Guy’s news: price rise & kale salad

We have managed not to increase the price of our veg boxes for three years, but the sums are no longer adding up. Those years have seen pressure on wages and other costs that to date we’ve largely countered by improving efficiency, but the killer blow has been the devaluation of the pound. As with the British farmers we work with, prices are agreed with our farmers in France, Spain and Italy a year or more ahead and we always honour them; treating farmers fairly is one of our founding principles.

We have managed not to increase the price of our veg boxes for three years, but the sums are no longer adding up. Those years have seen pressure on wages and other costs that to date we’ve largely countered by improving efficiency, but the killer blow has been the devaluation of the pound. As with the British farmers we work with, prices are agreed with our farmers in France, Spain and Italy a year or more ahead and we always honour them; treating farmers fairly is one of our founding principles. With the Pound remaining low against the Euro and winter approaching with its consequent increase in imported produce, the weekly cash drain has become too scary for us to wait in hope of a Sterling bounce-back.

As of 14th November most box prices will go up by around 5%, and some individual items will go up sooner by a similar amount. Our UK-only box will remain the same price. The alternative to increasing prices would be to move to larger suppliers, push for lower prices from farmers and pay our staff less; we are not inclined to take any of these paths. There are no investor dividends to be foregone (we are family owned and moving towards staff ownership), only our modest staff profit share, so I hope you understand we have little choice.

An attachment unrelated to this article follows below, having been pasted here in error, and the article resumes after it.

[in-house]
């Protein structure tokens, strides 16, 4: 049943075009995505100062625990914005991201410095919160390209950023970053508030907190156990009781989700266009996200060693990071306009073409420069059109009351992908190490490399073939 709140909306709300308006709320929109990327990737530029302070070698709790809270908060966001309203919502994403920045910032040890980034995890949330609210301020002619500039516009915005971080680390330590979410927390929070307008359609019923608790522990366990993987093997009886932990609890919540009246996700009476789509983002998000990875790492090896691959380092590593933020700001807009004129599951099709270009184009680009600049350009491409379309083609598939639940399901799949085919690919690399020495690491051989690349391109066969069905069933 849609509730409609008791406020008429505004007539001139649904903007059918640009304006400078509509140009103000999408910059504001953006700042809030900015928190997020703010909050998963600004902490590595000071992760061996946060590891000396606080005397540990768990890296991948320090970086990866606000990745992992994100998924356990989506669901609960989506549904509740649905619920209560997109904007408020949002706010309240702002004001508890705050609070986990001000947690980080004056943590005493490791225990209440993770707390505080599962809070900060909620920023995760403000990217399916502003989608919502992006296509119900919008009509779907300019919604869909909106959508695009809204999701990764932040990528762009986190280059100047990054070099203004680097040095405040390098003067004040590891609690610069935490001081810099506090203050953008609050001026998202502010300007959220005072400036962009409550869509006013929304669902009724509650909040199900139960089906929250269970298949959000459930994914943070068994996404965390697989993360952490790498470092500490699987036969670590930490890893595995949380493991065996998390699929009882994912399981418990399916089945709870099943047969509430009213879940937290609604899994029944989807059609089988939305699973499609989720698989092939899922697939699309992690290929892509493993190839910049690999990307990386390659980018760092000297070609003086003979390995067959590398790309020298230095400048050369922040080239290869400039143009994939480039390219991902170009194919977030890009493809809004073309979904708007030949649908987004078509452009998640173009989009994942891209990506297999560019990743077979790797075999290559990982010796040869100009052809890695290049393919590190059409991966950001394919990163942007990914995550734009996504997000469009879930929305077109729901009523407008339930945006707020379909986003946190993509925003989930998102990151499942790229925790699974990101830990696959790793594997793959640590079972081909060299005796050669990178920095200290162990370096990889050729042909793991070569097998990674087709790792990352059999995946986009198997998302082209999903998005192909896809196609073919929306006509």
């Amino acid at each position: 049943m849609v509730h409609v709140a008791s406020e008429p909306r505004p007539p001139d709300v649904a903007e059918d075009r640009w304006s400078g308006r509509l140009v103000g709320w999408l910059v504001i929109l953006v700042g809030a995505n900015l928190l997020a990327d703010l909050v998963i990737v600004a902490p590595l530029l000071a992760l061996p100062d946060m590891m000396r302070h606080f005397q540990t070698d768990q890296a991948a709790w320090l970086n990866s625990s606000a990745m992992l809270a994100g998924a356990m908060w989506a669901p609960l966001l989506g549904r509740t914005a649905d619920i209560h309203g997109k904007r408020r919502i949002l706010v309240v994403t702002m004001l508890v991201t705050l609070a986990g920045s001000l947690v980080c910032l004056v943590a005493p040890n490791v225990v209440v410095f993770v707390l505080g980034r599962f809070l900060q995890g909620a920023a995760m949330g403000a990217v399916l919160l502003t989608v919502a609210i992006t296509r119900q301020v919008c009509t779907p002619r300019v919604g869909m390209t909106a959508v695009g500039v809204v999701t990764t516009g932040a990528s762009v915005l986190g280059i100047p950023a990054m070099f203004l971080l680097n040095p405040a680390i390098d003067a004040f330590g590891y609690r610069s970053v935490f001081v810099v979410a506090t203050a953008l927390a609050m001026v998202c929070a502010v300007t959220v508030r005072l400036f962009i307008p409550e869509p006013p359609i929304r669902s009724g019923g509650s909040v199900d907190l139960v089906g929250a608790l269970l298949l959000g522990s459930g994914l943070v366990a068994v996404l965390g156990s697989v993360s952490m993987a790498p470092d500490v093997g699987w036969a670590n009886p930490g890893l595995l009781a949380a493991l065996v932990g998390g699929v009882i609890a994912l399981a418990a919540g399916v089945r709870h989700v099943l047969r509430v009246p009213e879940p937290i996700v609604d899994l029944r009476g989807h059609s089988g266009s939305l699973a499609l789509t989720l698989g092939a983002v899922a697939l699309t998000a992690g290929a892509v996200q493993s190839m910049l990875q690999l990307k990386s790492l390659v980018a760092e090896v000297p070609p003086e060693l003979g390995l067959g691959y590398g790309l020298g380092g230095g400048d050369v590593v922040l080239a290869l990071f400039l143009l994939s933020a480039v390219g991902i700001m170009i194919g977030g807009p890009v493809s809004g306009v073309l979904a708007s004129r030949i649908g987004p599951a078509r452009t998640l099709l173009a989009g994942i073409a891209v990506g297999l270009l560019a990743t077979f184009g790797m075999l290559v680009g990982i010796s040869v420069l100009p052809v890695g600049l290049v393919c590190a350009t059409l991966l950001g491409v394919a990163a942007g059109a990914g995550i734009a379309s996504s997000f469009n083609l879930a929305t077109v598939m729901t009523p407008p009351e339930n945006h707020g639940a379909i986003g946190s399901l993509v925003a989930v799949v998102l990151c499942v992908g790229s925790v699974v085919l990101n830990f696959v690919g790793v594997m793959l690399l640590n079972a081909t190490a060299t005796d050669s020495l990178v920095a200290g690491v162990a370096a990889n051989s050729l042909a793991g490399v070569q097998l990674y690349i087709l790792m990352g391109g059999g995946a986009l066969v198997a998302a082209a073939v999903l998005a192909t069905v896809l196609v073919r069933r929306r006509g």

Longer term, I hope this will spur us to increase our homegrown produce. While over the year our veg is 72% British (mostly grown by us), I suspect we have become a little risk averse with our farming as the quality and reliability of produce from likeminded organic farmers in Europe has improved, resulting in us dropping the riskier early and late season crop sowings. We could also put up more polytunnels to shift a few of our acres climatically to the south of France.

Probably the biggest single thing we can do though is to get you excited about seasonal cooking and encourage a departure from the old favourites that most of us resort to, regardless of season. I ate the best dish I have had for a long time in our Field Kitchen restaurant this week; a curly kale Caesar salad created by James, our veg obsessed head chef. It sounds a ridiculous concept but really fantastic, 100% British and a pretty good place to start; you’ll find the recipe on our website.

Guy Watson

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